Mindfulness-Based Stress Reduction Retreat for Mothers of Paediatric Heart Transplant Recipients
Co-Investigators: S. Ahola-Kohut, H. Telfer, M. Siefert-Hansen, T. Robertson, J. Mitchell
Mothers are significantly more likely than all other family members to be primary caregivers for children requiring heart transplantation. Poor mental health outcomes are frequently associated with this caregiving role, as a result of the chronic stress they experience. Given that a mother’s ability to successfully cope with the demands of her caregiving role predicts positive social and health outcomes for her child, it is critical that maternal coping is clinically assessed and supported, as the failure to do so has been linked to the development of post-traumatic stress disorder. Mindfulness-Based Stress Reduction (MBSR) is proposed as one intervention that could enhance quality of life, improve distress tolerance and coping as well as reduce social isolation within this highly vulnerable population.
Aims: MBSR is a structured program that incorporates mindful meditation to reduce stress and suffering. This study will provide MBSR through a weekend retreat as an innovative approach to reduce suffering and improve coping through mindfulness skill building and peer support. This pilot study will determine: (1) the implementation effectiveness of the MBSR retreat intervention, and (2) the effectiveness of the MBSR retreat on maternal quality of life, distress tolerance, coping and perceived social support.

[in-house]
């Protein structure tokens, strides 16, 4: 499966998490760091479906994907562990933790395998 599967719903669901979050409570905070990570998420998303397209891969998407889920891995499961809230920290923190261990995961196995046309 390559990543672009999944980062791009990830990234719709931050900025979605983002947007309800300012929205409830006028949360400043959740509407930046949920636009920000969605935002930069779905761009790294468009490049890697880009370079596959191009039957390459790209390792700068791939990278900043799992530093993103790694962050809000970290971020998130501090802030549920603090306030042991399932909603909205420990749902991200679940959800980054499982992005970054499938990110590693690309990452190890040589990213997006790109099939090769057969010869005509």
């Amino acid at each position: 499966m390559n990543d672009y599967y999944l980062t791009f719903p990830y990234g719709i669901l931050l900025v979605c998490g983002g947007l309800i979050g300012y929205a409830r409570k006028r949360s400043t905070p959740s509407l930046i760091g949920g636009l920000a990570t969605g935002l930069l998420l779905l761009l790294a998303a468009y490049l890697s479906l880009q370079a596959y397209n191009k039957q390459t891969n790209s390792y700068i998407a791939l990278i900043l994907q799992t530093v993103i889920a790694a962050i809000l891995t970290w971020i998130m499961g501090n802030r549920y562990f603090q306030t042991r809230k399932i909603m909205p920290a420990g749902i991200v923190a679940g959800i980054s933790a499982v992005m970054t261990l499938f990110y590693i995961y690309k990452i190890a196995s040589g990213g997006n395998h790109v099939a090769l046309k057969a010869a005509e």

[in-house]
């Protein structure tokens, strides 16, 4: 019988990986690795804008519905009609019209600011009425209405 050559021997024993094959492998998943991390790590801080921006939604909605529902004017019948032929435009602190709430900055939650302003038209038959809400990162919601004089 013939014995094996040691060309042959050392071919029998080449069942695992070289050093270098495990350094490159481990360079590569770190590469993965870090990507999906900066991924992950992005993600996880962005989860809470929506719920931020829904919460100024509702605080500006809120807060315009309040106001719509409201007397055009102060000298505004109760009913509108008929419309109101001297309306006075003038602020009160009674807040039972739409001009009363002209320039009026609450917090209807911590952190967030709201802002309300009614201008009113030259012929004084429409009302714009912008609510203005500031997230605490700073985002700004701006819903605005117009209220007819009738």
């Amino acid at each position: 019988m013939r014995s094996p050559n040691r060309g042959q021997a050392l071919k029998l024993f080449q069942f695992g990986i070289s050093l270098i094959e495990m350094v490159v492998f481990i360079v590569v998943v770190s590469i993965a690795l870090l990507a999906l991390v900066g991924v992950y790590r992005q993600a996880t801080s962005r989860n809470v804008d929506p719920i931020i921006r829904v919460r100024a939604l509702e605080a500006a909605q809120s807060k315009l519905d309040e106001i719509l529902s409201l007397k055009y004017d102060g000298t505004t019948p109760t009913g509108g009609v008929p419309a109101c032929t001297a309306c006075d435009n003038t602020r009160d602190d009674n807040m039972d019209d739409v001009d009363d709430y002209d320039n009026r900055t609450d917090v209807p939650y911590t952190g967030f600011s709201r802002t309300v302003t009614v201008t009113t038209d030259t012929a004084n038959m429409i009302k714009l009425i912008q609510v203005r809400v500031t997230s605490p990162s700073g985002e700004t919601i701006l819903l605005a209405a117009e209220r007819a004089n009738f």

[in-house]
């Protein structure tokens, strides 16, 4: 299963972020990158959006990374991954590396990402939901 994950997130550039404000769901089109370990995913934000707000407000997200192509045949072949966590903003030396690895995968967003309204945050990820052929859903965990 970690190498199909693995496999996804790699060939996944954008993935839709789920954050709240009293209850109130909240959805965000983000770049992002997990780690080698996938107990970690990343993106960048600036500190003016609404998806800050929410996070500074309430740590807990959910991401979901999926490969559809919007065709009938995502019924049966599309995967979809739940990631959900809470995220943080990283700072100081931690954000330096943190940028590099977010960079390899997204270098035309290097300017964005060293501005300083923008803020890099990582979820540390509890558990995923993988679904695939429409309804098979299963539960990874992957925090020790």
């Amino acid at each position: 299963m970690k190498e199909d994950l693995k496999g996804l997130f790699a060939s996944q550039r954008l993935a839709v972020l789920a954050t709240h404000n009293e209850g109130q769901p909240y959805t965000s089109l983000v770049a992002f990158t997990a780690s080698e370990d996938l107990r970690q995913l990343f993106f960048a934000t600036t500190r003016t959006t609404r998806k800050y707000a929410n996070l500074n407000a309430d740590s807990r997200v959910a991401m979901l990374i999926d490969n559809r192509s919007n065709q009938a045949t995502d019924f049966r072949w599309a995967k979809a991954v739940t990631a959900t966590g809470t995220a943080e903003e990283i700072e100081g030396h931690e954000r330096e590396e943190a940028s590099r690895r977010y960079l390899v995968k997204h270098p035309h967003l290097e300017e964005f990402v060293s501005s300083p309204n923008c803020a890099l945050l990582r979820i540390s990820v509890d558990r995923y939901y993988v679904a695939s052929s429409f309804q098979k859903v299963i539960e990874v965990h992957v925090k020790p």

Methods: A total of 20 participants will be recruited from the SickKids Labatt Family Heart Centre to attend a 2.5 day MBSR retreat. Participants will include female-identifying caregivers of a paediatric heart transplant recipient who is at minimum four months post-transplant. The retreat will consist of a structured schedule of mindfulness exercises including circle sharing, deep relaxation and mindfulness skills teachings. The competencies developed in these exercises will be incorporated into other activities such as meal times, yoga and walking mediation.
A concurrent nested, mixed-method design will be employed to examine potential changes in coping styles, distress tolerance, quality of life and perceived social support following this intervention. Qualitative data will be collected through the facilitation of semi-structured focus groups held on the last day of the retreat. Quantitative data will be obtained using five standardized instruments completed by participants at three time points (24 hours prior to the retreat, 24 hours after attending the retreat and three months post-retreat). Qualitative and quantitative results will be amalgamated in order to assess the implementation and clinical effectiveness of the MBSR retreat intervention.